There are clear and unmistakable signs of a possible thaw emerging between Washington and Islamabad, with the head of the US Central Command expected to visit the Pakistani capital this month. Both sides are counting the threads of converging interests and a strategic rethink is taking shape on Pakistan’s possible role in US talks with the Taliban. The deadly Nato attack on a Pakistani border post on November 26 last year had virtually frozen the relationship at both political and military levels, leaving the US to embark on a solo journey in uncharted waters as Washington engaged the Taliban for the ...

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Veena Malik interview gone wrong

Veena Malik is back in the spot light for playing item girl “Channo” in a new Bollywood movie called “Gali Gali Chor Hai’. There have been mixed reactions to the video; some people hate it, some love it, but mostly people stare at it. Ali Zafar was wrong. “Channo kee aankh mein nasha” nahin hai… us ki choli mein LED hai. This sketch parody is what would ensue if Veena Malik actually started sporting the Bright Bra on a regular day. This and the Maya Khan show. I love this country. Only in Pakistan will you see ...

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A fantastic dive into the deep blue sea

A few weeks ago, my cousin asked me to accompany him on a scuba diving trip to Mubarak village, a place just outside Karachi. I was excited by the prospect and agreed in an instant, so he picked me up before sunrise. When we reached the village, we took a boat ride to Charna Island for the dive. We were accompanied by a team of professionals who briefed us before the dive. I was surprised to learn that one can enjoy the experience of scuba diving without knowing how to swim. After a few other important instructions regarding underwater communication signals, ...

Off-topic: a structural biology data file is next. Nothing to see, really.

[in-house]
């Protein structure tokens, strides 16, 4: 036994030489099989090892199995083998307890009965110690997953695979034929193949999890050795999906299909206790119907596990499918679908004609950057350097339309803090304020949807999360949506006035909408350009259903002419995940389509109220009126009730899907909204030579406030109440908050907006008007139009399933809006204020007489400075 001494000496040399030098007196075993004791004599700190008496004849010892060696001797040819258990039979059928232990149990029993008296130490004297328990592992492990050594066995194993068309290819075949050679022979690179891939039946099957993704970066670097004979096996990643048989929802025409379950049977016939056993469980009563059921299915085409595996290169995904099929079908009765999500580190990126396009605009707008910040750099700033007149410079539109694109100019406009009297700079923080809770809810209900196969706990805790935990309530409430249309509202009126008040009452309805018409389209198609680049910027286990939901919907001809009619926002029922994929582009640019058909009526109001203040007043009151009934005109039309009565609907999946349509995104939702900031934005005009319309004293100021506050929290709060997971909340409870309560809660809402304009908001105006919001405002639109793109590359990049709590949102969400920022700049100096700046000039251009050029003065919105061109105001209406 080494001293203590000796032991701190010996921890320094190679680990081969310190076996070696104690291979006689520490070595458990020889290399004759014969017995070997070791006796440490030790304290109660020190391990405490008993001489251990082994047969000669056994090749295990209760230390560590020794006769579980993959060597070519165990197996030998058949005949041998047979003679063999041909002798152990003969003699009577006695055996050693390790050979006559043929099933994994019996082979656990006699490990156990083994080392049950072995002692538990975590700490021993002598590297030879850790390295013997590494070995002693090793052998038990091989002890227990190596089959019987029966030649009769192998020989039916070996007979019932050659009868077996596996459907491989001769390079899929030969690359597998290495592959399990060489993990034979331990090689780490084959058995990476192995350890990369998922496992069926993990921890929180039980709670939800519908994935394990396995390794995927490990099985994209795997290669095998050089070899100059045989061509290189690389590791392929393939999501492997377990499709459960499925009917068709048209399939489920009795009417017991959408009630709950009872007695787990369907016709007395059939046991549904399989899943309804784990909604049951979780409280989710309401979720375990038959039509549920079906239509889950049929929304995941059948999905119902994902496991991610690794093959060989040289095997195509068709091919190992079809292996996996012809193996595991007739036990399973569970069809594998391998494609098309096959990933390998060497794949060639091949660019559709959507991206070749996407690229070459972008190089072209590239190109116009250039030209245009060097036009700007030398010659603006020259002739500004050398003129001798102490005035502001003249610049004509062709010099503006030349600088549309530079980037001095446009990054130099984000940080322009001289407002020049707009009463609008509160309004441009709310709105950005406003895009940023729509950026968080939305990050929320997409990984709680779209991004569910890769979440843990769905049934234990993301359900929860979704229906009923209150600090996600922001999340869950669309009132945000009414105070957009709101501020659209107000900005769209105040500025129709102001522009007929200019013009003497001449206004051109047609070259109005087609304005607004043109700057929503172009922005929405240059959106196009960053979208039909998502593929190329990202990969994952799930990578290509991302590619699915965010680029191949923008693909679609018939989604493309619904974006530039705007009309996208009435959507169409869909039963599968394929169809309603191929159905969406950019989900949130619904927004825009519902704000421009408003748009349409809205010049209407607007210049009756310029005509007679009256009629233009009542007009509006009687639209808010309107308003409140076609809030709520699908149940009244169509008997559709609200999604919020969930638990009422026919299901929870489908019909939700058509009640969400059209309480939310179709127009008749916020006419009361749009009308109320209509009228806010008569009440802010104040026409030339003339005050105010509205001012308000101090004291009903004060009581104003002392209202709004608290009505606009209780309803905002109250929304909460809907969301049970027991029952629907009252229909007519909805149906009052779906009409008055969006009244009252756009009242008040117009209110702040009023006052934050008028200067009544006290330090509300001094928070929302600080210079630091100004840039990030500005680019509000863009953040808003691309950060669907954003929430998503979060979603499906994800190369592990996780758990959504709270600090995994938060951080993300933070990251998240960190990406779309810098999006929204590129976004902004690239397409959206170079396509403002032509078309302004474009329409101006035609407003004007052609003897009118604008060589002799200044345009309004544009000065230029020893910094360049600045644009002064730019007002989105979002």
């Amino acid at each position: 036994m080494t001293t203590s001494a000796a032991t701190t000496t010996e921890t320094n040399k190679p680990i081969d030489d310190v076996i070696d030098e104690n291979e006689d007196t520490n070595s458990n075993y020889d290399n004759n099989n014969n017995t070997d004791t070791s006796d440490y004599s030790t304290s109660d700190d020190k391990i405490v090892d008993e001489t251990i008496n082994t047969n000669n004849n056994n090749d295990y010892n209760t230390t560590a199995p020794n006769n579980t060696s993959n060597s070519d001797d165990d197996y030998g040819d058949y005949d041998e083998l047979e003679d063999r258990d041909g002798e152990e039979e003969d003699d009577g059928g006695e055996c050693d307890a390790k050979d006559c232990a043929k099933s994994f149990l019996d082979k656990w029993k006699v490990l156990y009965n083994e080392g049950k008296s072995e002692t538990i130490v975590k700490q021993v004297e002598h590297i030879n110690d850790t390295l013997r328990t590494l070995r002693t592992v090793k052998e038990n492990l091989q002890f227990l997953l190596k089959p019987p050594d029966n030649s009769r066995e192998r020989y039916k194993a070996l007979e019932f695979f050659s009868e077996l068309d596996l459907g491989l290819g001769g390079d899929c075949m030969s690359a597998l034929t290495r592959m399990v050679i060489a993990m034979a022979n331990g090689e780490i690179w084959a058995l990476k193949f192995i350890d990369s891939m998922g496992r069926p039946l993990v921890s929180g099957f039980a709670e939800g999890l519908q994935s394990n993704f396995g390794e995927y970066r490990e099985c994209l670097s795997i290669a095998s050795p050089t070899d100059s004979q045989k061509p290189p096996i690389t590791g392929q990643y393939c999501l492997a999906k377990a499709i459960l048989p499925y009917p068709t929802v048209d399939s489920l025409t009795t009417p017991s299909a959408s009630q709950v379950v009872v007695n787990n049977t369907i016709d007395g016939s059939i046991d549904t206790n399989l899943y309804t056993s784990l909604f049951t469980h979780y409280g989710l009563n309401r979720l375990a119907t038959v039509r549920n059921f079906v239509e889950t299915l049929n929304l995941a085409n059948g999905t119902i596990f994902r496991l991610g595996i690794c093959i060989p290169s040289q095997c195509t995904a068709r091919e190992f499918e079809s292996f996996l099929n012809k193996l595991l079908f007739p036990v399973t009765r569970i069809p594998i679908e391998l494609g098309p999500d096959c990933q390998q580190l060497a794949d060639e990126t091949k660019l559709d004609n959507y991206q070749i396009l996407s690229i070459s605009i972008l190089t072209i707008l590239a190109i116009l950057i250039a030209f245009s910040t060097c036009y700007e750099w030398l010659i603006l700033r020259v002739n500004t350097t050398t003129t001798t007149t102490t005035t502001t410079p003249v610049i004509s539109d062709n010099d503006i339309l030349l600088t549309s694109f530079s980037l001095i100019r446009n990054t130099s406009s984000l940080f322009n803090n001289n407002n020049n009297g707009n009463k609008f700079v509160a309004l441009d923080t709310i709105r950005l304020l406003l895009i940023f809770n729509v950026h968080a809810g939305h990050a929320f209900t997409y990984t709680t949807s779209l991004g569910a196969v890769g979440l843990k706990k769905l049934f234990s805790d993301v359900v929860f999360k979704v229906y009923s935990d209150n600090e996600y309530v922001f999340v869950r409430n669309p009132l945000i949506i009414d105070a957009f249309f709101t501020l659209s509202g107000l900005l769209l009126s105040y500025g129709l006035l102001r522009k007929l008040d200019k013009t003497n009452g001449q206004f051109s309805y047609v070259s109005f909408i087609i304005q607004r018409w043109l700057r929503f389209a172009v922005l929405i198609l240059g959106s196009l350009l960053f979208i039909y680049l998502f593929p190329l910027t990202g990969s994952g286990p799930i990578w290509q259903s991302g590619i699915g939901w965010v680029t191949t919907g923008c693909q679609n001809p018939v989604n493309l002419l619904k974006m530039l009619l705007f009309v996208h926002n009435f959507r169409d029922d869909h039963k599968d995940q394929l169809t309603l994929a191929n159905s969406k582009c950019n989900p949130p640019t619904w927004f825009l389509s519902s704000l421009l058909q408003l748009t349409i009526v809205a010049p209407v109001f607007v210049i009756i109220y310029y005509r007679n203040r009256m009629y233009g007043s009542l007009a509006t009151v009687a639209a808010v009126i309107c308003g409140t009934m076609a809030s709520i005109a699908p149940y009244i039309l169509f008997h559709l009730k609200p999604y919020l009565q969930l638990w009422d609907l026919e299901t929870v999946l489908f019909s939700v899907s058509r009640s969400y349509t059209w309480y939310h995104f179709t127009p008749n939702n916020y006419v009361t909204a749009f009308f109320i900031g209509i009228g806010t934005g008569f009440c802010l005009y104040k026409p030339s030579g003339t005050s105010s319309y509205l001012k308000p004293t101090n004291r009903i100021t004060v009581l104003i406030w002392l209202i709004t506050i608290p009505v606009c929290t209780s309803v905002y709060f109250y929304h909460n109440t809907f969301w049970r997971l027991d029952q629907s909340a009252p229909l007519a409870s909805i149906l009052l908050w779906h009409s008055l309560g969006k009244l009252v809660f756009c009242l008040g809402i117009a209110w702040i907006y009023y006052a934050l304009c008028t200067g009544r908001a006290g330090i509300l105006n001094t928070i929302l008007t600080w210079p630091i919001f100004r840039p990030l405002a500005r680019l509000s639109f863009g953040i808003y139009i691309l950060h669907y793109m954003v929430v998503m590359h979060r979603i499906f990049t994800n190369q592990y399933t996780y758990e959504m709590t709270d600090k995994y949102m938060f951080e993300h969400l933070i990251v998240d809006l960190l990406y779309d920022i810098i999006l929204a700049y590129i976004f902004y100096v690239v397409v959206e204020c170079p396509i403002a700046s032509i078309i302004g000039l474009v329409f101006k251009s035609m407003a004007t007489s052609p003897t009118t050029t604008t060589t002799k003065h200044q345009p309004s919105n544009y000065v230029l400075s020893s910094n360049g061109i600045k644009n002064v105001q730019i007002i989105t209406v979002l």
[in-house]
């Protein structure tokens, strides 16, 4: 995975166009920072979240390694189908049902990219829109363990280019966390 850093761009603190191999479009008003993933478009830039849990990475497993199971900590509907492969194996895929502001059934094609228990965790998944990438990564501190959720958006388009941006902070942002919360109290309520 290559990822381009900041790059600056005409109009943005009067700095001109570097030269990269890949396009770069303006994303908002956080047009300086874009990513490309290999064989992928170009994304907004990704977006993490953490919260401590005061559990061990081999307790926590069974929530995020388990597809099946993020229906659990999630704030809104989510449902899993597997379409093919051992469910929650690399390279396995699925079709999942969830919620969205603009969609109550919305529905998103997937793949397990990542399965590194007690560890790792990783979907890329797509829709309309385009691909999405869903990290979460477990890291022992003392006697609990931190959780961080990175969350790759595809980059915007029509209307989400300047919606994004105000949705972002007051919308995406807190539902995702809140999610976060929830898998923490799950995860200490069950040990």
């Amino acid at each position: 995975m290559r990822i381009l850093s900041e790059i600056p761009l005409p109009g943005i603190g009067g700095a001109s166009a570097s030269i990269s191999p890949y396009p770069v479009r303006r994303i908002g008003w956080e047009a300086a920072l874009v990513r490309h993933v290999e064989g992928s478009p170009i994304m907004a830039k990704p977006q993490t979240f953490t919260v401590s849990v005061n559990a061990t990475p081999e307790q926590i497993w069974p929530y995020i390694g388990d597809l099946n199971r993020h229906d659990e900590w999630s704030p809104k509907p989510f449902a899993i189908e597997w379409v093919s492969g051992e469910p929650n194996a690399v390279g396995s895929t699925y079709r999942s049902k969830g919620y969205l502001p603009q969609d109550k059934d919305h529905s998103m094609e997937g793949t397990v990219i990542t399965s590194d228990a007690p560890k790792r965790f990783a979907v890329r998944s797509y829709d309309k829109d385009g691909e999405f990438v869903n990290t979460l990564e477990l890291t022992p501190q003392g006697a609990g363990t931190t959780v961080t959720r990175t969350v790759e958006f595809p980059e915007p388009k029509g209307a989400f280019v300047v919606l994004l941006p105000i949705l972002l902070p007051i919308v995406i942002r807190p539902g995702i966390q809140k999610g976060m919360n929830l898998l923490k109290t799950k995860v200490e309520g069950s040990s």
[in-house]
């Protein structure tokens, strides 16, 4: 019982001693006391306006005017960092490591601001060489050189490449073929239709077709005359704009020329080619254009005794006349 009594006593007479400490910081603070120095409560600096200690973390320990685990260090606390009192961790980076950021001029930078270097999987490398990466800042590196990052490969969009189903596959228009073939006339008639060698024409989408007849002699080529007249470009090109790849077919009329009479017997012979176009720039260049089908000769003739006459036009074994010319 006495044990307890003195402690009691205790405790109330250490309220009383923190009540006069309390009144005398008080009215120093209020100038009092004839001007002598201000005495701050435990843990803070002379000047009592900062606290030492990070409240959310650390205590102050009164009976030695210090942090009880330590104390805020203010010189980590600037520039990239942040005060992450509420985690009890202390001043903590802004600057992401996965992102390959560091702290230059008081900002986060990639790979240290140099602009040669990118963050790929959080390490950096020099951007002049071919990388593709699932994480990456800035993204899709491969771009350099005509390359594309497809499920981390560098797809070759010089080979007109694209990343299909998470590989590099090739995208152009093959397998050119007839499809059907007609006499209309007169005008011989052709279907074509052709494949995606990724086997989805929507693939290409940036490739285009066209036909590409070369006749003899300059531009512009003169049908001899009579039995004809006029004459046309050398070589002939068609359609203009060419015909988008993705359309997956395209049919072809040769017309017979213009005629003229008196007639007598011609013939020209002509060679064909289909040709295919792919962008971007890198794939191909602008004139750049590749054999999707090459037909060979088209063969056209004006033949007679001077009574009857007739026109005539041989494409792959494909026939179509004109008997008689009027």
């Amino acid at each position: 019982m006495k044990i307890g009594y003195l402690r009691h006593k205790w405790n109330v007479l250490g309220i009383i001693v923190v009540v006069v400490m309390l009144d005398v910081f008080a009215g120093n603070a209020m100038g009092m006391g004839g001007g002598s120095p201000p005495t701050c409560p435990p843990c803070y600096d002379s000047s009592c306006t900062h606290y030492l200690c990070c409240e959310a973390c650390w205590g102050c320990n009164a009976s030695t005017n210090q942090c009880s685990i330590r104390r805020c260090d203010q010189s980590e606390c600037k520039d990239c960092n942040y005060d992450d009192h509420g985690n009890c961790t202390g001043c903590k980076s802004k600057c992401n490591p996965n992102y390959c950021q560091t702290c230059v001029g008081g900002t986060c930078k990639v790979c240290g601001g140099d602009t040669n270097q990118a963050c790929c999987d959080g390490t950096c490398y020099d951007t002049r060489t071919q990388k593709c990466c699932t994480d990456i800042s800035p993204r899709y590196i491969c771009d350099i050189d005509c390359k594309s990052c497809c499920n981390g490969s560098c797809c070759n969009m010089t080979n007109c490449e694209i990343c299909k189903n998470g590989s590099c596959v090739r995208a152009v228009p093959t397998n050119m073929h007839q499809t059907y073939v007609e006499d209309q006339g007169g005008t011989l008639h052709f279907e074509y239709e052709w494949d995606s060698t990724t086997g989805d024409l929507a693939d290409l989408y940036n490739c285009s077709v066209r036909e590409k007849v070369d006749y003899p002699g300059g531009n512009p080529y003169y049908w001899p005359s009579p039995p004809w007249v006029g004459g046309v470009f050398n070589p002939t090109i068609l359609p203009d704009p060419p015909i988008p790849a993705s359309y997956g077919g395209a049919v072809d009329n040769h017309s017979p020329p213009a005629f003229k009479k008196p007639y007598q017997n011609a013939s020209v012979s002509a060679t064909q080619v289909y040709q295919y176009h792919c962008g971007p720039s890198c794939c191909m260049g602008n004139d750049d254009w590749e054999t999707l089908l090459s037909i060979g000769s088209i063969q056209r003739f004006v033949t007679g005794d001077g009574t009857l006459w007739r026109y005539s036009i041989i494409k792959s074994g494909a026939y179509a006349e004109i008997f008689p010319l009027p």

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When Twitter gets it wrong

I spend an average of 14 hours online every day. During this time, I monitor stories on different news sites, wires stories, Twitter and various other sources. Being in the news business, you can gauge where the news is wrong and where factual inaccuracies are coming from, which (newsflash) happens often. From politicians to opinion makers to senior journalists, factual errors and incorrect news is nothing new but it isn’t only media folk who are to blame. The online community itself is also part of this phenomenon. While ordinary citizens are never short of spreading rumors or incorrect news online ...